A letter to Parents and Professionals
From Denise Allshouse, Founder and Past President of the Board of Directors
Down Syndrome Association of Central California and mother of four children with developmental disabilities
In the past few years, Mike and I have struggled with the process to plan for the certainty of the day that we would no longer be able to care for our children with disabilities. We worried that no one would know them like we do, their likes, idiosyncrasies, habits, hobbies and the list went on and on. Simply admitting to ourselves that our time here on Earth is finite was a huge step in moving forward with planning. If something were to happen to us, we wanted our children to know that there was a plan in place, and that they would not be alone to face their particular challenges when Mom and Dad die.
As we decided on a guardian if we die before they turn 18, developed a will and began formalizing our plan, I felt a great weight lift from my shoulders. I don’t like the idea one bit that I won’t be able to care for my children for their whole lifetime but it is a reality. I could sleep better at night, knowing I had done everything within my power to insure their long term comfort even as they worked through the grief process of losing a parent.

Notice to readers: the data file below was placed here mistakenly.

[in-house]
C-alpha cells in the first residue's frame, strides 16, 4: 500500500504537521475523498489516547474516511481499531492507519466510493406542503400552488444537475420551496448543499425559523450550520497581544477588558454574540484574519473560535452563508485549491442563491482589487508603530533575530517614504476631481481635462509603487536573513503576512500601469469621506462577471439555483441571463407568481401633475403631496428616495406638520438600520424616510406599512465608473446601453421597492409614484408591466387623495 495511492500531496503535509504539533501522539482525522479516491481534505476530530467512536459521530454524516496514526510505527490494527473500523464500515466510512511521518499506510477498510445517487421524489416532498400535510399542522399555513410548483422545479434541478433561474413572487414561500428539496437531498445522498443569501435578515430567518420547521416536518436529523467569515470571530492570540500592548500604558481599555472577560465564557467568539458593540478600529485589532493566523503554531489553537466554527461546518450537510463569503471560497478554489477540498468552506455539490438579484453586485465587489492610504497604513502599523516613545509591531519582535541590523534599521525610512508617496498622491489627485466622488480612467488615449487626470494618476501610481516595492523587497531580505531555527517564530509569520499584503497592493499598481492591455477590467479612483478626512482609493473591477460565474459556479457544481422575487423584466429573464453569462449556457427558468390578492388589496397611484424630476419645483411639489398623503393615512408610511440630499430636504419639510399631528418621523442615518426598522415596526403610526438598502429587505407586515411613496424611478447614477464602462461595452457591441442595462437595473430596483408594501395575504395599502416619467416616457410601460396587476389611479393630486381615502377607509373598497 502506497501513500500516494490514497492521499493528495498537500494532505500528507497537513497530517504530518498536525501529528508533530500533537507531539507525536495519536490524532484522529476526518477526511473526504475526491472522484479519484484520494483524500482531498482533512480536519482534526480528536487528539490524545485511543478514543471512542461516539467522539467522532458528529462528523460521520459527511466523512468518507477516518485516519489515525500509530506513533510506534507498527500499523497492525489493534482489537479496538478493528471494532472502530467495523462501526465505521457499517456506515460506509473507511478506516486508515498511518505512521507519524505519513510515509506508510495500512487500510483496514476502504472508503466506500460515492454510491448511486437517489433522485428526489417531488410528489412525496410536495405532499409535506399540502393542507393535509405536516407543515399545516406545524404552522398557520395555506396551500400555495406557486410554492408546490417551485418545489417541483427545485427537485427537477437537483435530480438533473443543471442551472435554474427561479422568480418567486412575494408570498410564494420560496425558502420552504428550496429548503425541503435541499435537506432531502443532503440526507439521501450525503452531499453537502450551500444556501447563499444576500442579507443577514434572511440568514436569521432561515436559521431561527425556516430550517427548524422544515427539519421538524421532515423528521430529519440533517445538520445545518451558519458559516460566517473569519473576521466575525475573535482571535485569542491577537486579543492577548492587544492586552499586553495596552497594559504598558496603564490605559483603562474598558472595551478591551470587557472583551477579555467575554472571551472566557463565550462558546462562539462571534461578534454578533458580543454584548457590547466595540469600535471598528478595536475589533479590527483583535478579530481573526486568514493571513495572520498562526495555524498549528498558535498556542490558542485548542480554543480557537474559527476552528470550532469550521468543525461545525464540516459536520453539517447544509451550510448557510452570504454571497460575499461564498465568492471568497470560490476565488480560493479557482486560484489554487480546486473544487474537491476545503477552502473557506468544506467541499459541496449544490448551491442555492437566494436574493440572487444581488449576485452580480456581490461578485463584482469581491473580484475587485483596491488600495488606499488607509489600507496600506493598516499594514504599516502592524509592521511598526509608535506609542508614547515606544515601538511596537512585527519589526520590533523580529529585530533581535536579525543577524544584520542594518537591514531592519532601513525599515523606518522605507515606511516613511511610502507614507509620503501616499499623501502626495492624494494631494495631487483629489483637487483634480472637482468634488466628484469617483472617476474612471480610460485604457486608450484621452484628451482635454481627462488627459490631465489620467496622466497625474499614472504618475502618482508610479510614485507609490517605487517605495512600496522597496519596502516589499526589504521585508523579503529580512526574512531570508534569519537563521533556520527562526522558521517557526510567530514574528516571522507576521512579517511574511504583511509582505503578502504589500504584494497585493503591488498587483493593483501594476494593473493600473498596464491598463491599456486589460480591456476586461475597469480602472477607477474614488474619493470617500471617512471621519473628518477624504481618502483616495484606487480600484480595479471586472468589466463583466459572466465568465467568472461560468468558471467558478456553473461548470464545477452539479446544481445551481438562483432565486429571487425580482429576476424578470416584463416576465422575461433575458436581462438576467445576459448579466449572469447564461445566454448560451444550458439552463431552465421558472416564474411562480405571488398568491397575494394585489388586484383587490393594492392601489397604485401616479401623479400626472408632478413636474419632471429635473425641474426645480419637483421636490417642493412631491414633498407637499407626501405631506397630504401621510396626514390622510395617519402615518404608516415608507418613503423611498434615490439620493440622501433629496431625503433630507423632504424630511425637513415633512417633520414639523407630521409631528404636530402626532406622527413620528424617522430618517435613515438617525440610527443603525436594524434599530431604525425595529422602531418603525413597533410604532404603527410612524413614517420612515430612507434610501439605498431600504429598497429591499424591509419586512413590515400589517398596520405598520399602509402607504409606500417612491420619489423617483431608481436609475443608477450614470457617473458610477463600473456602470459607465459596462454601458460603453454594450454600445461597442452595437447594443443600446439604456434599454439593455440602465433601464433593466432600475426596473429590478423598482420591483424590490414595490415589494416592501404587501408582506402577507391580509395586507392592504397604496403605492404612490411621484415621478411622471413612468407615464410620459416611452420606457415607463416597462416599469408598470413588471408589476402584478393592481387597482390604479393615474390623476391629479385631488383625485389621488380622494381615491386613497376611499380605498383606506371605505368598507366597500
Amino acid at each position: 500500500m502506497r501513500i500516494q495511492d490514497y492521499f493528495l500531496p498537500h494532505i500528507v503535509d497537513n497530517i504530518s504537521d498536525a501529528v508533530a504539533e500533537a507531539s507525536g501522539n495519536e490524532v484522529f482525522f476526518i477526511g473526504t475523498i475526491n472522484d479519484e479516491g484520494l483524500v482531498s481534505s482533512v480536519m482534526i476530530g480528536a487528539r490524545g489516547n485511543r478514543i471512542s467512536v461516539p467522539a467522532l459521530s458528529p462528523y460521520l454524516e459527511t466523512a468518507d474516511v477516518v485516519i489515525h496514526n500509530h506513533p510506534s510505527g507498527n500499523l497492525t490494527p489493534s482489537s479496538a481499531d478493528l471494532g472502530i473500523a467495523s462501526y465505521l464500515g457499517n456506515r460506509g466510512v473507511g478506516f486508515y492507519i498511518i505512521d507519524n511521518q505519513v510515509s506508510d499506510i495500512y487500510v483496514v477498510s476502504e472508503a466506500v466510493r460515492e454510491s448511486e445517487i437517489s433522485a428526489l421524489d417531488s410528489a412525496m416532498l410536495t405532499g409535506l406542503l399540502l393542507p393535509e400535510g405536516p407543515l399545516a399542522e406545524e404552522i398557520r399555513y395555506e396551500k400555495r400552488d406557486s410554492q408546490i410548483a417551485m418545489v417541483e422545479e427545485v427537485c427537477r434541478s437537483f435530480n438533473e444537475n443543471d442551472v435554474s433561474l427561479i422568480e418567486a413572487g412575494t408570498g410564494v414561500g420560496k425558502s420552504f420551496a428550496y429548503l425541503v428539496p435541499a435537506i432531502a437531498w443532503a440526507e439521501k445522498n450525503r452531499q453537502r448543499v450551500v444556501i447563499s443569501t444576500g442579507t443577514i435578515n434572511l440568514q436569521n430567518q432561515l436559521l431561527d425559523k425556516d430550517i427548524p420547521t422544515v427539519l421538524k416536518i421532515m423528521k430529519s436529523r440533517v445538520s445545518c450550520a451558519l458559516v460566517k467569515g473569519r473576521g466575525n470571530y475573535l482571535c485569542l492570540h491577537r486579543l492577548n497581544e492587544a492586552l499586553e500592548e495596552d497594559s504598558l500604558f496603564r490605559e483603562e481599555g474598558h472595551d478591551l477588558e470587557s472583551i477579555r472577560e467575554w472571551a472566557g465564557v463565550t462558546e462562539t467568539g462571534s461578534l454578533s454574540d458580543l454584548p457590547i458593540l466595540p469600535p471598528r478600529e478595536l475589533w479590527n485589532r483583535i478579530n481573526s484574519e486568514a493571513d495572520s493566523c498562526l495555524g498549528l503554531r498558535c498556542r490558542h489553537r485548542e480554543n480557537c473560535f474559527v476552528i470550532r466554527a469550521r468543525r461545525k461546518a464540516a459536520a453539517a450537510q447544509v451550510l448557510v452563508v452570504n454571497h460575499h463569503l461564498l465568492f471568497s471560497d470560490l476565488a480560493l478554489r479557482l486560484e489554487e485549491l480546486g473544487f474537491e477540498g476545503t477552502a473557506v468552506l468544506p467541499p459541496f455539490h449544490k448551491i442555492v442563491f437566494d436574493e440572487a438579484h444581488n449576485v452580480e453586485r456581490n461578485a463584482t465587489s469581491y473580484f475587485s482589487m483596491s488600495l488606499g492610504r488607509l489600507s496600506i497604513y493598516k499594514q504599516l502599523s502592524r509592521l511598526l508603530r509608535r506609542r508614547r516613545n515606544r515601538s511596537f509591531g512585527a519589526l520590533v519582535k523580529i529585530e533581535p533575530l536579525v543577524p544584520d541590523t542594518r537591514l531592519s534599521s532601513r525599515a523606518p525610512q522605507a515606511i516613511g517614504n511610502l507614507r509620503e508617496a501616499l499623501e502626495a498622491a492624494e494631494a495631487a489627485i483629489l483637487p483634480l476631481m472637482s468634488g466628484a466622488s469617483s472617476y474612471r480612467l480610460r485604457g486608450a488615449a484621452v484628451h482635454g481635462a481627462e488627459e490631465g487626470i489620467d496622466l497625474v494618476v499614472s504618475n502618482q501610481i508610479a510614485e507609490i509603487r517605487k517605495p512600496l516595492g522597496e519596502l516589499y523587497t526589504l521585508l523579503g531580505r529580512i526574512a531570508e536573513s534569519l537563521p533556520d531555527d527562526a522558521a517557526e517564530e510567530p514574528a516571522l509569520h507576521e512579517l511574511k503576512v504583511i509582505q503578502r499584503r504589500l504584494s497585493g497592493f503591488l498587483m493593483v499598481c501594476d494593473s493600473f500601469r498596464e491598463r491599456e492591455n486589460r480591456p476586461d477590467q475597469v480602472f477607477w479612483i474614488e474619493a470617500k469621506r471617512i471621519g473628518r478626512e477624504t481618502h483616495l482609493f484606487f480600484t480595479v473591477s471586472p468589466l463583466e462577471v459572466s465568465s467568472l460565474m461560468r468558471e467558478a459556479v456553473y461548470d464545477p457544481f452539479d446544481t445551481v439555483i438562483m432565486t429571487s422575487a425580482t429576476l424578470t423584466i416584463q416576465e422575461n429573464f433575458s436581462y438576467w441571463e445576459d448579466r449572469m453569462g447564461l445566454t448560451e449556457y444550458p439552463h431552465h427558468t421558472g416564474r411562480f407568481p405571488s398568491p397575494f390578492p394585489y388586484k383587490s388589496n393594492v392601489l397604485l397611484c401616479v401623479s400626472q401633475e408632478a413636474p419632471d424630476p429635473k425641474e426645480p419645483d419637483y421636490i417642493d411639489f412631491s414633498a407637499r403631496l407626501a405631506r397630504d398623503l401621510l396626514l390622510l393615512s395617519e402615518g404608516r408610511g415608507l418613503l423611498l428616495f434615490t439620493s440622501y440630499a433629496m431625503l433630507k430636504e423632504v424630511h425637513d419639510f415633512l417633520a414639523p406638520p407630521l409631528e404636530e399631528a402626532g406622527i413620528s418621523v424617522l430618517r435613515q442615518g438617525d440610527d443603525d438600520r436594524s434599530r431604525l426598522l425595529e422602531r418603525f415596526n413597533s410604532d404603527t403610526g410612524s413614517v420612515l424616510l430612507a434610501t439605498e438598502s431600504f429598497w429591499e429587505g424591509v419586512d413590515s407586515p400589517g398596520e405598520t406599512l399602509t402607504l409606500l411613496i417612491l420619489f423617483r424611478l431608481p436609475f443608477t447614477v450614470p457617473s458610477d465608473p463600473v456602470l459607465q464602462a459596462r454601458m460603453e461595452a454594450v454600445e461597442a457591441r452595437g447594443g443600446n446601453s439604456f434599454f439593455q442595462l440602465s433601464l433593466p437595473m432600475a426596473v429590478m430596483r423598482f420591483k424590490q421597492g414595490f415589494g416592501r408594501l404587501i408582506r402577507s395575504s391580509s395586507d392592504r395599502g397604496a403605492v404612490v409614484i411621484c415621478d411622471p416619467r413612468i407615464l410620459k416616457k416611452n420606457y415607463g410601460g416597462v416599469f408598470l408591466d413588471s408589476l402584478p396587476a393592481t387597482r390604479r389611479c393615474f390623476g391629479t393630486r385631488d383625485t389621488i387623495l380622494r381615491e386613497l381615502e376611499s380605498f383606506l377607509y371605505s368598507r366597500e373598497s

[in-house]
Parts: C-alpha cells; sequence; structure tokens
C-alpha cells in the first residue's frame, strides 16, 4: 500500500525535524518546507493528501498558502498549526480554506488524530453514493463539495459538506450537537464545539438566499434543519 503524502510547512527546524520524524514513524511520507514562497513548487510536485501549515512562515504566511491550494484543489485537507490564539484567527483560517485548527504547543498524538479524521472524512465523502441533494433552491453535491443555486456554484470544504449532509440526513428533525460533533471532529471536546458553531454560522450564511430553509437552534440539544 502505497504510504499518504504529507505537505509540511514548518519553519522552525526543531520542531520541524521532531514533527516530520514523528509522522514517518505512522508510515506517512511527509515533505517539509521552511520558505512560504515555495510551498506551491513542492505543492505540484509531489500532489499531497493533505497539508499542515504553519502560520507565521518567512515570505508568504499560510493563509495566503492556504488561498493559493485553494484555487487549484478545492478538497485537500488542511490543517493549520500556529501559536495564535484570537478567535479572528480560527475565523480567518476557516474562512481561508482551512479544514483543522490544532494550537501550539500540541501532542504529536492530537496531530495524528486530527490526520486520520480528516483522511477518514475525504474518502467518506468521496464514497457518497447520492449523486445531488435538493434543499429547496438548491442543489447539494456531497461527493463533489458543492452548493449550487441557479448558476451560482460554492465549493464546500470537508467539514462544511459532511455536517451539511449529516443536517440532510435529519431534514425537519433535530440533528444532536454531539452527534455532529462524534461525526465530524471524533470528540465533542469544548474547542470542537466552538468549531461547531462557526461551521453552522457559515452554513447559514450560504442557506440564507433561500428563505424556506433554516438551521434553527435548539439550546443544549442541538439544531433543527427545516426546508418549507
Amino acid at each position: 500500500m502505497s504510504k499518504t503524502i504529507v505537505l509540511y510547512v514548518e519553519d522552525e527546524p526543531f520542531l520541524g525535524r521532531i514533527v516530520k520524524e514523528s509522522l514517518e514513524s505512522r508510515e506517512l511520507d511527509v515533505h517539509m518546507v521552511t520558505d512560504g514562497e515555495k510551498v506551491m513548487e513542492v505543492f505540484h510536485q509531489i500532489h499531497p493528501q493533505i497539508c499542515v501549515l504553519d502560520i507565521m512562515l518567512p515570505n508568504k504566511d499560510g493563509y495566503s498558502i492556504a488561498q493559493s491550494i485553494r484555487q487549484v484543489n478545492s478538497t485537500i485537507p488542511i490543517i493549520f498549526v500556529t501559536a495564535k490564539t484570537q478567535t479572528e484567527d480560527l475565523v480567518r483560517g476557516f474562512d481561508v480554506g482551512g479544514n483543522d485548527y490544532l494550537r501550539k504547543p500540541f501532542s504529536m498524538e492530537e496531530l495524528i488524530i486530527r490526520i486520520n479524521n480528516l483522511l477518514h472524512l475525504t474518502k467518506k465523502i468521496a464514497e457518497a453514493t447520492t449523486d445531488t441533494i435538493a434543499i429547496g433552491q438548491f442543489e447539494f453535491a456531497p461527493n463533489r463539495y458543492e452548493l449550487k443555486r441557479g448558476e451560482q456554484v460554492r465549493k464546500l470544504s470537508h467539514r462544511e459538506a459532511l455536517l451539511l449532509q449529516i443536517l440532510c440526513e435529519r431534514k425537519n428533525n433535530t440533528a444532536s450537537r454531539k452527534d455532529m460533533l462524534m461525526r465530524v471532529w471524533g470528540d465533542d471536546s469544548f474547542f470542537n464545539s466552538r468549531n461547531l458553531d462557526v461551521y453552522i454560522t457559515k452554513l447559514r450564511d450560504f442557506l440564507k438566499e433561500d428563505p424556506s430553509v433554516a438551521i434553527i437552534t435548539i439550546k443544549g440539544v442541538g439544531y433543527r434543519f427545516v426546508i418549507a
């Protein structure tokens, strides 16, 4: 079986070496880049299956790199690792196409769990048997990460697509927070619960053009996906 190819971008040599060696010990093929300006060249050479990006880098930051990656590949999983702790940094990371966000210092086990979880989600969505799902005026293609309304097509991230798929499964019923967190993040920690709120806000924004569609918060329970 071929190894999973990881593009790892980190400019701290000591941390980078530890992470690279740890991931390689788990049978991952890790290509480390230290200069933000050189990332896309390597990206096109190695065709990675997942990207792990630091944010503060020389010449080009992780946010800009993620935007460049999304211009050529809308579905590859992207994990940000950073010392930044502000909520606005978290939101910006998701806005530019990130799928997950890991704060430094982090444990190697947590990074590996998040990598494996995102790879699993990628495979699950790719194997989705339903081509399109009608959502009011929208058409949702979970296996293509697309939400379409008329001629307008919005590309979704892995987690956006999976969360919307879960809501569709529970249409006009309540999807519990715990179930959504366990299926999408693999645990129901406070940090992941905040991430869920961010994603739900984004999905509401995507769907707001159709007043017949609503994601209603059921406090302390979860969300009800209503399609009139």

The details of wills, special needs trusts, etc. that we put in place were just the tip of the proverbial iceberg as it related to the information I thought it was important for future caregivers to know about my guys. After a survey with our Central Valley Regional Center case managers, it became evident that they too saw a need for some type of education series where parents could not only learn about their planning options, but also have a record for personal information about the person they care for. Hence, the CAP (Creating A Plan) program was born.
We hope that you will join us and use the Footprints for the Future workbook to begin the journey to peace of mind that the Allshouse family enjoys.